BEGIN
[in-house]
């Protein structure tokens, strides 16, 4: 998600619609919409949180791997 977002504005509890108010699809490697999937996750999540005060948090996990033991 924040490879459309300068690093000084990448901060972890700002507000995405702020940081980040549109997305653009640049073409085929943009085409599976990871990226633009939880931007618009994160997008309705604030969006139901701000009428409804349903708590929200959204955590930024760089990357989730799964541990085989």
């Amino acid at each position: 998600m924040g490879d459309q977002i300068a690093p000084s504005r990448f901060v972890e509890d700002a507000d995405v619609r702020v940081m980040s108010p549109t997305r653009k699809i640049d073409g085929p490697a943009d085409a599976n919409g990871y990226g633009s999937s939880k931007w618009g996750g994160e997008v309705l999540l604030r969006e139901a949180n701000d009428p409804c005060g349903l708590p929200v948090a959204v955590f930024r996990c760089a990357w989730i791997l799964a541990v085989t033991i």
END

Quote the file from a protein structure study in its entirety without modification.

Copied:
[in-house]
């Protein structure tokens, strides 16, 4: 998600619609919409949180791997 977002504005509890108010699809490697999937996750999540005060948090996990033991 924040490879459309300068690093000084990448901060972890700002507000995405702020940081980040549109997305653009640049073409085929943009085409599976990871990226633009939880931007618009994160997008309705604030969006139901701000009428409804349903708590929200959204955590930024760089990357989730799964541990085989």
């Amino acid at each position: 998600m924040g490879d459309q977002i300068a690093p000084s504005r990448f901060v972890e509890d700002a507000d995405v619609r702020v940081m980040s108010p549109t997305r653009k699809i640049d073409g085929p490697a943009d085409a599976n919409g990871y990226g633009s999937s939880k931007w618009g996750g994160e997008v309705l999540l604030r969006e139901a949180n701000d009428p409804c005060g349903l708590p929200v948090a959204v955590f930024r996990c760089a990357w989730i791997l799964a541990v085989t033991i």